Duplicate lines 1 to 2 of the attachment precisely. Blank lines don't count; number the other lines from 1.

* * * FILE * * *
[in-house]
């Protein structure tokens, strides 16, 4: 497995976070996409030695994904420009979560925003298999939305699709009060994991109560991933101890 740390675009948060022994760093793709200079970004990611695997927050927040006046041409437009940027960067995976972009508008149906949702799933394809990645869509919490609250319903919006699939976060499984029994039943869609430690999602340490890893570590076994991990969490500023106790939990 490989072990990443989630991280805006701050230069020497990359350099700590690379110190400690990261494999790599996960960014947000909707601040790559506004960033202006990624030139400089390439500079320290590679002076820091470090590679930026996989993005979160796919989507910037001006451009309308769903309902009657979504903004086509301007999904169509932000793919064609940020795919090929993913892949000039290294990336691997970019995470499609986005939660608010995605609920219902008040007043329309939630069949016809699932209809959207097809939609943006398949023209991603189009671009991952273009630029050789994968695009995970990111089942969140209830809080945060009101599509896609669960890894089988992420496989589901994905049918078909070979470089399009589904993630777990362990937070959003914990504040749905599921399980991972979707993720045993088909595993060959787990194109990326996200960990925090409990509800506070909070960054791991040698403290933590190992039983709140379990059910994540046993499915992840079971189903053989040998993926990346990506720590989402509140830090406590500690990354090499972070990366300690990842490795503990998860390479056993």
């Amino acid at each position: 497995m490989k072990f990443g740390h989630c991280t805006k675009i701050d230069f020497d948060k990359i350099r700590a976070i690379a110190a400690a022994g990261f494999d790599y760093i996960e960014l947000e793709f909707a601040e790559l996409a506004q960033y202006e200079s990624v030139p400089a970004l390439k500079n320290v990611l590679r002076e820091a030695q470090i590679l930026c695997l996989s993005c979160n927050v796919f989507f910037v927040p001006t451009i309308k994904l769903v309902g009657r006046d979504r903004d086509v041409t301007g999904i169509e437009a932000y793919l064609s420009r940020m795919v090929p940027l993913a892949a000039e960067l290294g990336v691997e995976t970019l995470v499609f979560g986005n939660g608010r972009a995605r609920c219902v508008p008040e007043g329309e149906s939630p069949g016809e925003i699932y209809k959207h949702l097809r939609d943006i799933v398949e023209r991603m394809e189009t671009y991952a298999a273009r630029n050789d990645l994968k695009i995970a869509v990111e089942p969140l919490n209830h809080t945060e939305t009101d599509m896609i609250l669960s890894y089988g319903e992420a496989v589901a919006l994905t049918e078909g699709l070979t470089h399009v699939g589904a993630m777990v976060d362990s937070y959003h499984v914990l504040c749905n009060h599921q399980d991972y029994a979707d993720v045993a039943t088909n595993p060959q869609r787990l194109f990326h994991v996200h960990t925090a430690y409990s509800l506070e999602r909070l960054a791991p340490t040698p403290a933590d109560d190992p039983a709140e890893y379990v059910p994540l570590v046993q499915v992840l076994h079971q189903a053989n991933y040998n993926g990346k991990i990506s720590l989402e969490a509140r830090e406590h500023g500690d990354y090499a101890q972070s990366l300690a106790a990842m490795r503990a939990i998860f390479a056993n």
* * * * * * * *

[in-house]
């Protein structure tokens, strides 16, 4: 497995976070996409030695994904420009979560925003298999939305699709009060994991109560991933101890 740390675009948060022994760093793709200079970004990611695997927050927040006046041409437009940027960067995976972009508008149906949702799933394809990645869509919490609250319903919006699939976060499984029994039943869609430690999602340490890893570590076994991990969490500023106790939990 490989072990990443989630991280805006701050230069020497990359350099700590690379110190400690990261494999790599996960960014947000909707601040790559506004960033202006990624030139400089390439500079320290590679002076820091470090590679930026996989993005979160796919989507910037001006451009309308769903309902009657979504903004086509301007999904169509932000793919064609940020795919090929993913892949000039290294990336691997970019995470499609986005939660608010995605609920219902008040007043329309939630069949016809699932209809959207097809939609943006398949023209991603189009671009991952273009630029050789994968695009995970990111089942969140209830809080945060009101599509896609669960890894089988992420496989589901994905049918078909070979470089399009589904993630777990362990937070959003914990504040749905599921399980991972979707993720045993088909595993060959787990194109990326996200960990925090409990509800506070909070960054791991040698403290933590190992039983709140379990059910994540046993499915992840079971189903053989040998993926990346990506720590989402509140830090406590500690990354090499972070990366300690990842490795503990998860390479056993």